Gluten-free bread and other products are used by sufferers of coeliac disease, who experience digestive problems as a result of consuming gluten. Long term consumption of gluten can cause damage to the small intestine.
It is estimated that around one in 200 people suffer from the condition, but only a fraction of these are diagnosed because there are any number of atypical forms. As it gains greater recognition delivering appropriate, nutritionally valuable and appealing foods is a challenge for food manufacturers.
Typically, gluten-free products contain starch from corn, rice, soy and buckwheat flours - but as the authors of the new study pointed out, these are lacking in important nutrients and dietary fibre.
Moreover, the weaker structure of gluten-free bread compared with conventional bread makes it difficult to add in additional nutrients.
"It seems… that the easiest way to increase the content of dietary fibre in gluten-free bakery products is to introduce it as usually used ingredients or to replace standard ingredients with analogues rich in fibre," wrote researcher Jaroslaw Korus and colleagues in the study write-up, which has been accepted for publication in the journal Food Hydrocolloids.
Korus set out to investigate the use of resistant starch as a partial replacer for corn starch in gluten-free bread, since it aids functioning of the digestive tract, microbial flora, blood cholesterol levels and can help in diabetes management.
On the other hand, preparations using resistant starch are "less prone to pasting". Since the structure of bread depends on starch gelatinisation, it was thought that this could affect loaf quality.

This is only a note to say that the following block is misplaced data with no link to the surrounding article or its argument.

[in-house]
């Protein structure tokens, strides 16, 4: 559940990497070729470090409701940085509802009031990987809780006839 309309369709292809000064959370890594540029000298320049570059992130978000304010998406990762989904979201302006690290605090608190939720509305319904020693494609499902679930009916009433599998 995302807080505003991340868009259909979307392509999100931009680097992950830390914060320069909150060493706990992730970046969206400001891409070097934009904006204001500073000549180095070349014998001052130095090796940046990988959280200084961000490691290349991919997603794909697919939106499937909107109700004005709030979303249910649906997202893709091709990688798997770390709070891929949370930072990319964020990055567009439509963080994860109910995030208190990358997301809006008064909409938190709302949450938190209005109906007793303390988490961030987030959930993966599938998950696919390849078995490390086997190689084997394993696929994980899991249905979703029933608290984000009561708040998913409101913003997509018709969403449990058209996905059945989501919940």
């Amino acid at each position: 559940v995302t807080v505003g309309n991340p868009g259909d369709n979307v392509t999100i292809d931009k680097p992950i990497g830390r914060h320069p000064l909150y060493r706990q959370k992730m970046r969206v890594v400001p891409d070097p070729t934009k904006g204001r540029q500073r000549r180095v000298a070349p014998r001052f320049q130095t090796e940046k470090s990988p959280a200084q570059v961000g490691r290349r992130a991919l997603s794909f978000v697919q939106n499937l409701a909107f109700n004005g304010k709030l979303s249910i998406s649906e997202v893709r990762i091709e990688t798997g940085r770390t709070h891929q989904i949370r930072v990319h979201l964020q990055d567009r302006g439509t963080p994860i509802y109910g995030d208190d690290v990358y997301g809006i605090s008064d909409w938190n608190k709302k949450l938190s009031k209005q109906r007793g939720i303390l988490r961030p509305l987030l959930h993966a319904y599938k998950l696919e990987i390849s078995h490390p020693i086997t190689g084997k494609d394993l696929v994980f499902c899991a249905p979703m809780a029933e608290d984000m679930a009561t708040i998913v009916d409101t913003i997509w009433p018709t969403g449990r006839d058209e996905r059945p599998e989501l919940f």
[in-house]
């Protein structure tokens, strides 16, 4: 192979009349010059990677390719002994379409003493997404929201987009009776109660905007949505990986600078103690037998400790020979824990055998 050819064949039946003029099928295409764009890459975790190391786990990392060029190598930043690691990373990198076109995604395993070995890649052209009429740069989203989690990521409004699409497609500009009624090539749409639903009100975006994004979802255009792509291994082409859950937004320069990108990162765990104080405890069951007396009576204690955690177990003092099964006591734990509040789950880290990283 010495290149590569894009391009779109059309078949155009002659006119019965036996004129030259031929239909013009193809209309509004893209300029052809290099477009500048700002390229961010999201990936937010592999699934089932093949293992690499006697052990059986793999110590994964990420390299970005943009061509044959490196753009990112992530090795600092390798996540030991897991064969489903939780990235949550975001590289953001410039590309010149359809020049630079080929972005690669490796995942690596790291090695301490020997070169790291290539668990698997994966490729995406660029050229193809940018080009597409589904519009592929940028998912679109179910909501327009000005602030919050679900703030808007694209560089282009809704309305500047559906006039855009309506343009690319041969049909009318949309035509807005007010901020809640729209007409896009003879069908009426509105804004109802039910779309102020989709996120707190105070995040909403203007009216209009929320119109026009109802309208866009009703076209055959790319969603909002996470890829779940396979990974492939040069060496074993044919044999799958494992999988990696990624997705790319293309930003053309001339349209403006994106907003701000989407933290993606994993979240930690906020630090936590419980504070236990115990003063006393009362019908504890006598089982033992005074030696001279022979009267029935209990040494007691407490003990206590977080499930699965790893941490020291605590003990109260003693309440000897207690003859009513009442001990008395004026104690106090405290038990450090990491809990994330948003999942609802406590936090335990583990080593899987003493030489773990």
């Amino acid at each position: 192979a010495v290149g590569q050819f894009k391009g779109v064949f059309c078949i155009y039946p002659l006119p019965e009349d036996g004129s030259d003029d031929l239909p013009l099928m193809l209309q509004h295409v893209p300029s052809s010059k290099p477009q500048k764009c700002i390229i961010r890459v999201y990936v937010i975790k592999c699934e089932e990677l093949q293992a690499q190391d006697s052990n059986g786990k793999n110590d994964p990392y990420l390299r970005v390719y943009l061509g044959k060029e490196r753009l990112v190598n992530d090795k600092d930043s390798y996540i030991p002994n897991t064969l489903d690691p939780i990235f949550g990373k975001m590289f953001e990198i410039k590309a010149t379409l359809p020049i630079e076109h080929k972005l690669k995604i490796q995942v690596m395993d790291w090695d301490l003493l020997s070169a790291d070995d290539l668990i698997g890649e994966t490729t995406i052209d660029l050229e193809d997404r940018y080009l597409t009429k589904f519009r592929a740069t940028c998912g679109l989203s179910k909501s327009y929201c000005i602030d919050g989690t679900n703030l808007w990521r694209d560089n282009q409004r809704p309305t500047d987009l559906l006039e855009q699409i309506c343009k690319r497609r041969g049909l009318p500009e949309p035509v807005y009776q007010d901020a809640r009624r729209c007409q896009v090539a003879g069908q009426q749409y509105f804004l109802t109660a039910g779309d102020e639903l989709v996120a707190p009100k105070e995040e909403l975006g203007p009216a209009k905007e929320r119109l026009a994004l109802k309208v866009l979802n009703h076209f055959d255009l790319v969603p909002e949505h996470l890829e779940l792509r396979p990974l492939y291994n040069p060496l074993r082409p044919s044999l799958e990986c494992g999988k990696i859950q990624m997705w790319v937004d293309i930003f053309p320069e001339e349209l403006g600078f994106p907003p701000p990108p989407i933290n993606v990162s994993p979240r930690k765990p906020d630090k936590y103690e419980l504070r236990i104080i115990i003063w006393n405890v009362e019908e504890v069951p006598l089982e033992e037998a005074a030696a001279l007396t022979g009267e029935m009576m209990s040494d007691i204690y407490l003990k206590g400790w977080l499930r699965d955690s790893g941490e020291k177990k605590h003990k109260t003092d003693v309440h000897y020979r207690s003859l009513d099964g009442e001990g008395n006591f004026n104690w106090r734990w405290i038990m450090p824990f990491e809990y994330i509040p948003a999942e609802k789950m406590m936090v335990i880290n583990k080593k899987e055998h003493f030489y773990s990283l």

Korus and team prepared gluten free breads containing corn starch, potato starch, guar gum, pectin, freeze dried yeast, sucrose, salt, plant oil and water.
In each loaf, a proportion of the corn starch (10, 15, 20 and 50 per cent) was replaced by corn resistant starch, and the same proportions of potato starch were replaced by tapioca resistant starch.
The researchers then compared the rheological properties. The tapioca resistant starch was seen to have the most positive effect on gelatinisation and decreased viscosity, which may explain the lower hardness of the bread.
The effect on other rheological parameters appeared limited. For instance, the resistant starch was seen to have no significant impact on crumb texture. Sensory evaluation was also comparable, "which proves that partial replacement if starch in recipes for gluten free bread with resistant starch preparation doesn't significantly influence organoleptic quality of the obtained bread," wrote Korus in the conclusion.
The team stressed, however, that use of the resistant starches meant the amount of water in the formulations had to be adapted according to absorption and to get the right dough consistency.
However on a nutritional level, the breads with resistant starch were seen to have much high dietary fibre content, as well as insoluble and soluble fractions.
The highest total dietary fibre achieved was 6.30g per 100g. This led the researchers to conclude that "such a bread could be advised for technological practice".
Food Hydrocolloids (Elsevier) - online ahead of print
"The impact of resistant starch in characteristics of gluten-free dough and bread"
Authors: Jaraslaw Korus, Mariusz Witczak, Rafal Ziobro and Leslaw Juszczak